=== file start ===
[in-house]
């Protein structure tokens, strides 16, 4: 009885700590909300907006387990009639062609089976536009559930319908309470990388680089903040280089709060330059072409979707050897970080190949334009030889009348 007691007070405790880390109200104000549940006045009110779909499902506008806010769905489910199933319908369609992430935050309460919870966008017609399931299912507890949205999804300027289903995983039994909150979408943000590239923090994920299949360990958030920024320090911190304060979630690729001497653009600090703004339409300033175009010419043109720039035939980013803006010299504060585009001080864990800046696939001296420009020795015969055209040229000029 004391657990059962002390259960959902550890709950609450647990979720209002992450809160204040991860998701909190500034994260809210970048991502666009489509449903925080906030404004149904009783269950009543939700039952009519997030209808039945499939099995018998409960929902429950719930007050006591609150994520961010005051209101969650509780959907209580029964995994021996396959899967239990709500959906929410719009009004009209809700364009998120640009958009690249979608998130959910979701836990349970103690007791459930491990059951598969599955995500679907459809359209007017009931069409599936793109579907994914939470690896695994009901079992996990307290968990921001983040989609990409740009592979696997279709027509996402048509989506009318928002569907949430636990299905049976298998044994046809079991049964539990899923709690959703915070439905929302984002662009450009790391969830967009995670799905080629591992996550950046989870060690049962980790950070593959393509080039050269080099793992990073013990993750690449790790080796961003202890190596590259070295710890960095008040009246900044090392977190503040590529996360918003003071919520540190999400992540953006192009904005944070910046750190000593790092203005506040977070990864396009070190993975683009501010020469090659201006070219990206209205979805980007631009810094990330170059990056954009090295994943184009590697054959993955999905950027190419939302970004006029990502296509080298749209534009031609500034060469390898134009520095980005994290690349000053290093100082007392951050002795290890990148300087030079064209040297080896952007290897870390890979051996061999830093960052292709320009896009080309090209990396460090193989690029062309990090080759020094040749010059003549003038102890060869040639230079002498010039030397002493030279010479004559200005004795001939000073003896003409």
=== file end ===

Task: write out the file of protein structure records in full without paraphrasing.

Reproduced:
[in-house]
């Protein structure tokens, strides 16, 4: 009885700590909300907006387990009639062609089976536009559930319908309470990388680089903040280089709060330059072409979707050897970080190949334009030889009348 007691007070405790880390109200104000549940006045009110779909499902506008806010769905489910199933319908369609992430935050309460919870966008017609399931299912507890949205999804300027289903995983039994909150979408943000590239923090994920299949360990958030920024320090911190304060979630690729001497653009600090703004339409300033175009010419043109720039035939980013803006010299504060585009001080864990800046696939001296420009020795015969055209040229000029 004391657990059962002390259960959902550890709950609450647990979720209002992450809160204040991860998701909190500034994260809210970048991502666009489509449903925080906030404004149904009783269950009543939700039952009519997030209808039945499939099995018998409960929902429950719930007050006591609150994520961010005051209101969650509780959907209580029964995994021996396959899967239990709500959906929410719009009004009209809700364009998120640009958009690249979608998130959910979701836990349970103690007791459930491990059951598969599955995500679907459809359209007017009931069409599936793109579907994914939470690896695994009901079992996990307290968990921001983040989609990409740009592979696997279709027509996402048509989506009318928002569907949430636990299905049976298998044994046809079991049964539990899923709690959703915070439905929302984002662009450009790391969830967009995670799905080629591992996550950046989870060690049962980790950070593959393509080039050269080099793992990073013990993750690449790790080796961003202890190596590259070295710890960095008040009246900044090392977190503040590529996360918003003071919520540190999400992540953006192009904005944070910046750190000593790092203005506040977070990864396009070190993975683009501010020469090659201006070219990206209205979805980007631009810094990330170059990056954009090295994943184009590697054959993955999905950027190419939302970004006029990502296509080298749209534009031609500034060469390898134009520095980005994290690349000053290093100082007392951050002795290890990148300087030079064209040297080896952007290897870390890979051996061999830093960052292709320009896009080309090209990396460090193989690029062309990090080759020094040749010059003549003038102890060869040639230079002498010039030397002493030279010479004559200005004795001939000073003896003409």